A Four-Step Approach to Effective Policies & Procedures Management for Government Agencies
Despite good intentions and earnest efforts, there remains a lack of quality and consistency in policies and procedures (P&P) across government agencies, as well as for private and public companies. Agencies struggle with creating effective P&P due to the multitude of laws and regulations relevant to each program, the decentralized nature of implementation guidance and updates, and the lack of clear roles and responsibilities for monitoring and updating the P&P.
Although the barriers to effective P&P are many and likely long-lasting, the fact remains that P&P is a crucial part of agency management. Without effective P&P in place, there will be inefficiencies and waste within your programs, an increased opportunity for fraud and abuse, and a decrease in management’s ability to properly monitor programs, all of which can lead to audit findings and recommendations.
Therefore, no matter the agency or program, the need for excellent P&P documents is the first step in maintaining and exceeding compliance requirements.
Although agencies have generally made an effort to consolidate the rules and regulations for any given program into a P&P manual, the following issues frequently prevent that manual from being top quality:
1. The manual sends the user to an outside source, creating the need for additional research and opening the door for potential confusion or inaccuracy
2. Updates are not made according to a schedule or incorporated into the manual, creating the need for additional information sources and increasing uncertainty among users as to whether they have the complete and up-to-date set of documentation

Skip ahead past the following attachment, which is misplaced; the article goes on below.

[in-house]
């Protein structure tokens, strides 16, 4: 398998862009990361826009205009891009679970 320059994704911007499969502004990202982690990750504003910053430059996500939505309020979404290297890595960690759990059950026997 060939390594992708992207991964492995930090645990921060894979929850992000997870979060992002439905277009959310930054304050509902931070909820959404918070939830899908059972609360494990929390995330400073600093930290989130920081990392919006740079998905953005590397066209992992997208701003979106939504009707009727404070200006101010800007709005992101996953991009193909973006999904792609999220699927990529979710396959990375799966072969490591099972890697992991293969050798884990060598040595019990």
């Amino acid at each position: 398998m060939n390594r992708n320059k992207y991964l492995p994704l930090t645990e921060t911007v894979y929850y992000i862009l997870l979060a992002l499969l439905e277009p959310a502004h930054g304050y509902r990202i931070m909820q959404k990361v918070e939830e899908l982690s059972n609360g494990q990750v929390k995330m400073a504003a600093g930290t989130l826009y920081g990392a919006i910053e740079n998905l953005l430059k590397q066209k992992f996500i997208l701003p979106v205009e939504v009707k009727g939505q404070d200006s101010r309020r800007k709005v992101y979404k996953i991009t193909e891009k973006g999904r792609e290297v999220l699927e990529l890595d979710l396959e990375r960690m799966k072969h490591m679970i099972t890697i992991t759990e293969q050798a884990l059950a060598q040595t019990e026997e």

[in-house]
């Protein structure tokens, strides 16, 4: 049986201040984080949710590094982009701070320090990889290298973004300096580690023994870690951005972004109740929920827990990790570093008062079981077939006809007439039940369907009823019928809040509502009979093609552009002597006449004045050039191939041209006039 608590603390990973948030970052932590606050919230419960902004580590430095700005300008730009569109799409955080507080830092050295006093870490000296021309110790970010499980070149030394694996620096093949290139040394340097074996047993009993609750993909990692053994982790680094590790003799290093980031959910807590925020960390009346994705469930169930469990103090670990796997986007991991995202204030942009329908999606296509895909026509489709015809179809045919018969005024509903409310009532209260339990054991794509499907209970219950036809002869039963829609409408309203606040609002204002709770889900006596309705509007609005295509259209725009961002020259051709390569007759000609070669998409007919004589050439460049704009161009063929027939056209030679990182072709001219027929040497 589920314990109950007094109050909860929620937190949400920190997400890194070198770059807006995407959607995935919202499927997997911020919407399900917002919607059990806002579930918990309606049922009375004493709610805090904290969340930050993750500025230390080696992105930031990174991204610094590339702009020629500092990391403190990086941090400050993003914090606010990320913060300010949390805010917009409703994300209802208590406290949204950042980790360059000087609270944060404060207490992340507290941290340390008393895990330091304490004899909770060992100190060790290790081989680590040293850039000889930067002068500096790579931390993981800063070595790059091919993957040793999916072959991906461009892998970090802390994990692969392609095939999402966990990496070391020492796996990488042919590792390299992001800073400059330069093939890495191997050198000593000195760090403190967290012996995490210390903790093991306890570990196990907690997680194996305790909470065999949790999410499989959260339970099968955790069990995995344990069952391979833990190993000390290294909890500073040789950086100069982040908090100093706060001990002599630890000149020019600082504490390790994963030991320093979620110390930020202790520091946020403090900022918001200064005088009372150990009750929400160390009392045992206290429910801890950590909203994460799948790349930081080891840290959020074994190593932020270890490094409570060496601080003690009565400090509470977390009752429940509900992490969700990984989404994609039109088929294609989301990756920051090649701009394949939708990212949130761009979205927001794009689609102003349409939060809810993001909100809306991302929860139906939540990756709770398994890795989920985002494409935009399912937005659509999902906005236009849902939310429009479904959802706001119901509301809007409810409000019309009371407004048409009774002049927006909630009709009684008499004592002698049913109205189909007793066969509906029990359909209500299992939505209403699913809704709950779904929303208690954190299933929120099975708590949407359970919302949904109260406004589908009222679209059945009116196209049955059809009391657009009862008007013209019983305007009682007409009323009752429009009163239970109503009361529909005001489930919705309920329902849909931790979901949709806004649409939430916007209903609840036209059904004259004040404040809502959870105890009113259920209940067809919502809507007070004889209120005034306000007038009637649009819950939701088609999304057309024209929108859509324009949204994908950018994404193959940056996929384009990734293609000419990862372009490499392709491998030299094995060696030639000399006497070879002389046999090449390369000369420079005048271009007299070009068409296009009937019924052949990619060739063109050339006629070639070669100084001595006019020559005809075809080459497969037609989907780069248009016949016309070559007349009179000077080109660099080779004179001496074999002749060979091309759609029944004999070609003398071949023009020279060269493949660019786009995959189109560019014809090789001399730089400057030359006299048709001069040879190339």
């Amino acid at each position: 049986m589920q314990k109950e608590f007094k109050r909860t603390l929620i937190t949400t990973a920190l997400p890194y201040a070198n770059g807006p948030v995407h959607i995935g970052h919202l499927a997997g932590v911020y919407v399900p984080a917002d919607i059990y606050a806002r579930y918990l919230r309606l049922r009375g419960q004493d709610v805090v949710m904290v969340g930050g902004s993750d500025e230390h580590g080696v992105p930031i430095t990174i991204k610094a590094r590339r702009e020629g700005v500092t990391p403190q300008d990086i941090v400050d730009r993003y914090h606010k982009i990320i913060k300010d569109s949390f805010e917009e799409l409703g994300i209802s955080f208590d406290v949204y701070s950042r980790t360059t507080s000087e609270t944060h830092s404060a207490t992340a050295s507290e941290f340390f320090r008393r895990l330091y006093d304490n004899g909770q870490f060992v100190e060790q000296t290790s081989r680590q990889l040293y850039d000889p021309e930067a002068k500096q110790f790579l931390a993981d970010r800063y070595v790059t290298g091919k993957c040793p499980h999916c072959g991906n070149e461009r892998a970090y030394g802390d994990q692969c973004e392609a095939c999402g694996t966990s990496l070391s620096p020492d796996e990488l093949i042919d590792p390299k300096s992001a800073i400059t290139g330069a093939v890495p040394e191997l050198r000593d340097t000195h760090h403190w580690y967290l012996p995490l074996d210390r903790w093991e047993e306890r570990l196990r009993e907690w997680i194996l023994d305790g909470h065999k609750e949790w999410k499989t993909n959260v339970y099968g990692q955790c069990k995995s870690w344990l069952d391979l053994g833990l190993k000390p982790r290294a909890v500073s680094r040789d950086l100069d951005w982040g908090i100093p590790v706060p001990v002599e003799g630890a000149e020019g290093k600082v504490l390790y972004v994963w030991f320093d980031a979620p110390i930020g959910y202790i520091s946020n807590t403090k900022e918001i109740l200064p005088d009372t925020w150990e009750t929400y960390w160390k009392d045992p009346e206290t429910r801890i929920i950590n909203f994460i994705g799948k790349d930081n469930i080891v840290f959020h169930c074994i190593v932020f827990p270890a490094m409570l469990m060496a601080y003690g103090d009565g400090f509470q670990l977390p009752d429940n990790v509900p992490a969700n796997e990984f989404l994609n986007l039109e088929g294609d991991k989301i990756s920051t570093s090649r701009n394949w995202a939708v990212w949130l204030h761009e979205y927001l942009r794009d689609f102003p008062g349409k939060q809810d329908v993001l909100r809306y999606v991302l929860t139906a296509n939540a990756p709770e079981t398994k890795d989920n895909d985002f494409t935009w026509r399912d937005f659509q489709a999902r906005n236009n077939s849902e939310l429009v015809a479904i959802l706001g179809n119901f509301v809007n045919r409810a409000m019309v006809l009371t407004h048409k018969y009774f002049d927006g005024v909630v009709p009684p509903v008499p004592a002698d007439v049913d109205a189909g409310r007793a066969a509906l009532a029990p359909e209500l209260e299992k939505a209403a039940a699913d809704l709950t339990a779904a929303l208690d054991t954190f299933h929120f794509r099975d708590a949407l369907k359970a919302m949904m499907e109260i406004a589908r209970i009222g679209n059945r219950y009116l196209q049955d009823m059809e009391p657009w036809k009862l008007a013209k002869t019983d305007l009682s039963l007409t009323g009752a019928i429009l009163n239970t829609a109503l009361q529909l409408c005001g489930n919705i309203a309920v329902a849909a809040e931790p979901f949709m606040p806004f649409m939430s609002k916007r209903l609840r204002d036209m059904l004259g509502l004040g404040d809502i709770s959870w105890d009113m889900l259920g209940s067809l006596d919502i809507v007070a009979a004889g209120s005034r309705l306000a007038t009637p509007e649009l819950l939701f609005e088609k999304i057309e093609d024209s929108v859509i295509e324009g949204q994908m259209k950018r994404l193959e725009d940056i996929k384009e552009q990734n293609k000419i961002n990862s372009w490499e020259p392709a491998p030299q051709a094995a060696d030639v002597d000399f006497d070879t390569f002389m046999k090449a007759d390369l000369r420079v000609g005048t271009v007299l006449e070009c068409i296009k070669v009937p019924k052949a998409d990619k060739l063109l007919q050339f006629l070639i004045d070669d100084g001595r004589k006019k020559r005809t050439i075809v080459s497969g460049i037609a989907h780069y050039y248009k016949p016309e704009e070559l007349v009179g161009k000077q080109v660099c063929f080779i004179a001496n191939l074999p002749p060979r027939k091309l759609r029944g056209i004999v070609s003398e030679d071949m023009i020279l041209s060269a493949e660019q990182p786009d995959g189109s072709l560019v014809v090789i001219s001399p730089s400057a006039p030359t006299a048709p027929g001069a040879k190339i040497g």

3. Manuals do not include enough detail or leave room for multiple interpretations, leading to errors and insufficient supporting documentation (audit findings)
To overcome these obstacles and create effective P&P, the below four-step approach is recommended for government agencies.
Step 1: Research and consolidate
Assemble a diverse and inclusive team of intelligent, motivated, and committed employees to be your P&P champions for a given program. Have those champions divide the responsibility for performing a deep dive of the laws and regulations relevant to the program, with each champion only responsible for researching a few requirement sources. Those champions can then meet, discuss, and compare the various requirements of the different laws and regulations to create a single complete, accurate, detailed P&P manual that has been vetted by several of your highest-performing team members. This detailed manual becomes the one-stop shop for program managers and upper-level management to run and monitor the program.
Step 2: Simplify
Everyday users do not consistently read what is required to perform their work. Making the average user refer to the detailed policy and procedure manual is asking for trouble. The champions should identify the most important requirements and thresholds for a one- to two-page quick start guide. This will provide users with an easy-to-read reference point to know when there is a requirement and who to ask for more information.
Having your champions review existing templates and forms or create new ones is also key to simplification. Having standard forms that only include relevant information is crucial for the efficient management of any program. Program managers can easily scan the form noting any incomplete sections; incomplete sections of the form would mean incomplete documentation – an audit finding.
Step 3: Train